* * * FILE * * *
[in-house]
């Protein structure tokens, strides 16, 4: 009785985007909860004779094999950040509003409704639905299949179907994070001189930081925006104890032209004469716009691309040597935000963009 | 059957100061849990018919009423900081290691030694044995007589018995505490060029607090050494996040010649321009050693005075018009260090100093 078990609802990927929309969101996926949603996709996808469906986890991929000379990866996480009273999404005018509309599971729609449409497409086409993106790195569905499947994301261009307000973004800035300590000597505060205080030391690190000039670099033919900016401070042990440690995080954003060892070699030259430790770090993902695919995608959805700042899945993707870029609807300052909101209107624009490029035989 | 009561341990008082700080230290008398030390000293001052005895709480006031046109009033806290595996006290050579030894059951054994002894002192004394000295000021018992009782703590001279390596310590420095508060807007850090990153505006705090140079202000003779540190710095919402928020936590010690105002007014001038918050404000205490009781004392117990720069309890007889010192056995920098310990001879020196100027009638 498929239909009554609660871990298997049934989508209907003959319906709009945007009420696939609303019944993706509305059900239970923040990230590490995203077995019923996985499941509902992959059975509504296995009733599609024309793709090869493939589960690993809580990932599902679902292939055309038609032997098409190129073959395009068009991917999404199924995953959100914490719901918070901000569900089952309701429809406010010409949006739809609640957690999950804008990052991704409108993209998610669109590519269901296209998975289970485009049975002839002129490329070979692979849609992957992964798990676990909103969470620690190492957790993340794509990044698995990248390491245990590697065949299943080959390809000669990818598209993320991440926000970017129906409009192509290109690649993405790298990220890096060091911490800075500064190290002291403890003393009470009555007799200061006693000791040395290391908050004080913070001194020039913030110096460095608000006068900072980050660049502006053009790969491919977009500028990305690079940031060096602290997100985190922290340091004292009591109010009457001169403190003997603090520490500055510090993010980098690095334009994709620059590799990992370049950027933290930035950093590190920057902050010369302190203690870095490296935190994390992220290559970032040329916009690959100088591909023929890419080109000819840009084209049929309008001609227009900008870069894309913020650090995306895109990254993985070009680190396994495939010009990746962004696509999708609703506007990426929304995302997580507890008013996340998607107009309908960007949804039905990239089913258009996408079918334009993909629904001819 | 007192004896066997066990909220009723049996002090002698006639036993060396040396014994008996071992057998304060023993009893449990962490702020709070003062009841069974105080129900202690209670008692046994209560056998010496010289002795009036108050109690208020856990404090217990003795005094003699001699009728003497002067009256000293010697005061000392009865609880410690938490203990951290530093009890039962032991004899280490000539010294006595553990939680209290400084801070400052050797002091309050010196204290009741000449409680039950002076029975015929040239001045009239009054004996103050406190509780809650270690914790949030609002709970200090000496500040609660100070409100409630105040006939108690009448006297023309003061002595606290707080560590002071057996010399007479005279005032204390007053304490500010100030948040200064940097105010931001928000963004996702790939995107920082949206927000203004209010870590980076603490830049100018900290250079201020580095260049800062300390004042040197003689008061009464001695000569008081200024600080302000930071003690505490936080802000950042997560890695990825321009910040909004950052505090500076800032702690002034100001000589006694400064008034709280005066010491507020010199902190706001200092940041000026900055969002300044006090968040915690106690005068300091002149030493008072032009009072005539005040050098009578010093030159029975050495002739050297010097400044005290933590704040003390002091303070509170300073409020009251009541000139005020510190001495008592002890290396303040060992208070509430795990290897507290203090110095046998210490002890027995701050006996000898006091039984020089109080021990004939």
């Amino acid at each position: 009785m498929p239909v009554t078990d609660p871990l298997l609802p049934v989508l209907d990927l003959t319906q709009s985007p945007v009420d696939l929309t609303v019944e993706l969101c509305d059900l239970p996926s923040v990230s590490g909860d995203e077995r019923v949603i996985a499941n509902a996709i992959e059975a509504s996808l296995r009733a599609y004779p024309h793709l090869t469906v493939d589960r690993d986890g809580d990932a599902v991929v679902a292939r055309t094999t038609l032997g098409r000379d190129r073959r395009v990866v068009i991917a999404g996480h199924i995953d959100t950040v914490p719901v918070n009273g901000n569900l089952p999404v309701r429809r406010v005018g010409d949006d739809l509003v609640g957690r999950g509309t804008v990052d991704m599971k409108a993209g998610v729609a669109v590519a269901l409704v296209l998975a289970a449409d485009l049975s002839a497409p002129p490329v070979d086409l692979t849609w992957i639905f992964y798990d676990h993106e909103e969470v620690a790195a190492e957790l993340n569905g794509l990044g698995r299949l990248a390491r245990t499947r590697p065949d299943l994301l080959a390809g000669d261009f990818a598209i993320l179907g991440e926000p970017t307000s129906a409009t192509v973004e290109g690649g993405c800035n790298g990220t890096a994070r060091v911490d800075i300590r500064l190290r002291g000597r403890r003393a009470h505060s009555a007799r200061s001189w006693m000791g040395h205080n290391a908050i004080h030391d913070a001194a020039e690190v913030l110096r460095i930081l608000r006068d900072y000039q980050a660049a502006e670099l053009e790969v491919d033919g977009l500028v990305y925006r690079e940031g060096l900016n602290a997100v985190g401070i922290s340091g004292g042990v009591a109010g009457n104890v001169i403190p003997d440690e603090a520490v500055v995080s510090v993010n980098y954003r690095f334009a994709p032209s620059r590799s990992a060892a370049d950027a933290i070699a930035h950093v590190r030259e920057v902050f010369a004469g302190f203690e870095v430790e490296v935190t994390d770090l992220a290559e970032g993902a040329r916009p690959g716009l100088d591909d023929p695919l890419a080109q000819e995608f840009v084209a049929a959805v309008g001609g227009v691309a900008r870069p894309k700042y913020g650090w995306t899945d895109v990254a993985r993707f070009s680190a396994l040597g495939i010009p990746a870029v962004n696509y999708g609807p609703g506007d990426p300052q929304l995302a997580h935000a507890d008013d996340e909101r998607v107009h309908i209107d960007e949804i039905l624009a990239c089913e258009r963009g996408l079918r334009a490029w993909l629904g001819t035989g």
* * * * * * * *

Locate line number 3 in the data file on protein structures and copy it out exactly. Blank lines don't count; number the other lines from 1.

């Amino acid at each position: 009785m498929p239909v009554t078990d609660p871990l298997l609802p049934v989508l209907d990927l003959t319906q709009s985007p945007v009420d696939l929309t609303v019944e993706l969101c509305d059900l239970p996926s923040v990230s590490g909860d995203e077995r019923v949603i996985a499941n509902a996709i992959e059975a509504s996808l296995r009733a599609y004779p024309h793709l090869t469906v493939d589960r690993d986890g809580d990932a599902v991929v679902a292939r055309t094999t038609l032997g098409r000379d190129r073959r395009v990866v068009i991917a999404g996480h199924i995953d959100t950040v914490p719901v918070n009273g901000n569900l089952p999404v309701r429809r406010v005018g010409d949006d739809l509003v609640g957690r999950g509309t804008v990052d991704m599971k409108a993209g998610v729609a669109v590519a269901l409704v296209l998975a289970a449409d485009l049975s002839a497409p002129p490329v070979d086409l692979t849609w992957i639905f992964y798990d676990h993106e909103e969470v620690a790195a190492e957790l993340n569905g794509l990044g698995r299949l990248a390491r245990t499947r590697p065949d299943l994301l080959a390809g000669d261009f990818a598209i993320l179907g991440e926000p970017t307000s129906a409009t192509v973004e290109g690649g993405c800035n790298g990220t890096a994070r060091v911490d800075i300590r500064l190290r002291g000597r403890r003393a009470h505060s009555a007799r200061s001189w006693m000791g040395h205080n290391a908050i004080h030391d913070a001194a020039e690190v913030l110096r460095i930081l608000r006068d900072y000039q980050a660049a502006e670099l053009e790969v491919d033919g977009l500028v990305y925006r690079e940031g060096l900016n602290a997100v985190g401070i922290s340091g004292g042990v009591a109010g009457n104890v001169i403190p003997d440690e603090a520490v500055v995080s510090v993010n980098y954003r690095f334009a994709p032209s620059r590799s990992a060892a370049d950027a933290i070699a930035h950093v590190r030259e920057v902050f010369a004469g302190f203690e870095v430790e490296v935190t994390d770090l992220a290559e970032g993902a040329r916009p690959g716009l100088d591909d023929p695919l890419a080109q000819e995608f840009v084209a049929a959805v309008g001609g227009v691309a900008r870069p894309k700042y913020g650090w995306t899945d895109v990254a993985r993707f070009s680190a396994l040597g495939i010009p990746a870029v962004n696509y999708g609807p609703g506007d990426p300052q929304l995302a997580h935000a507890d008013d996340e909101r998607v107009h309908i209107d960007e949804i039905l624009a990239c089913e258009r963009g996408l079918r334009a490029w993909l629904g001819t035989g």